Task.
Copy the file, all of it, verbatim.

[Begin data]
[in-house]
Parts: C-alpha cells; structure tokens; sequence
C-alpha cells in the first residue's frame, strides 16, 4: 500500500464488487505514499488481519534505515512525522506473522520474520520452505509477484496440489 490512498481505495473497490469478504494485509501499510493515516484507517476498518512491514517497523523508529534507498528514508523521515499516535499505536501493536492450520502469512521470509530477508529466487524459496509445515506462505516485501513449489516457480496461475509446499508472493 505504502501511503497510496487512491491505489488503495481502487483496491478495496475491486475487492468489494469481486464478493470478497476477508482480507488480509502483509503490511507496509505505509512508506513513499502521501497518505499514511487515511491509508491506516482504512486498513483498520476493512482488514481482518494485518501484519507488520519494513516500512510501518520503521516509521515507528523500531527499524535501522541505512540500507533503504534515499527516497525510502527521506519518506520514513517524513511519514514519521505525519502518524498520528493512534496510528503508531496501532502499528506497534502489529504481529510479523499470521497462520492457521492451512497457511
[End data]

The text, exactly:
[in-house]
Parts: C-alpha cells; structure tokens; sequence
C-alpha cells in the first residue's frame, strides 16, 4: 500500500464488487505514499488481519534505515512525522506473522520474520520452505509477484496440489 490512498481505495473497490469478504494485509501499510493515516484507517476498518512491514517497523523508529534507498528514508523521515499516535499505536501493536492450520502469512521470509530477508529466487524459496509445515506462505516485501513449489516457480496461475509446499508472493 505504502501511503497510496487512491491505489488503495481502487483496491478495496475491486475487492468489494469481486464478493470478497476477508482480507488480509502483509503490511507496509505505509512508506513513499502521501497518505499514511487515511491509508491506516482504512486498513483498520476493512482488514481482518494485518501484519507488520519494513516500512510501518520503521516509521515507528523500531527499524535501522541505512540500507533503504534515499527516497525510502527521506519518506520514513517524513511519514514519521505525519502518524498520528493512534496510528503508531496501532502499528506497534502489529504481529510479523499470521497462520492457521492451512497457511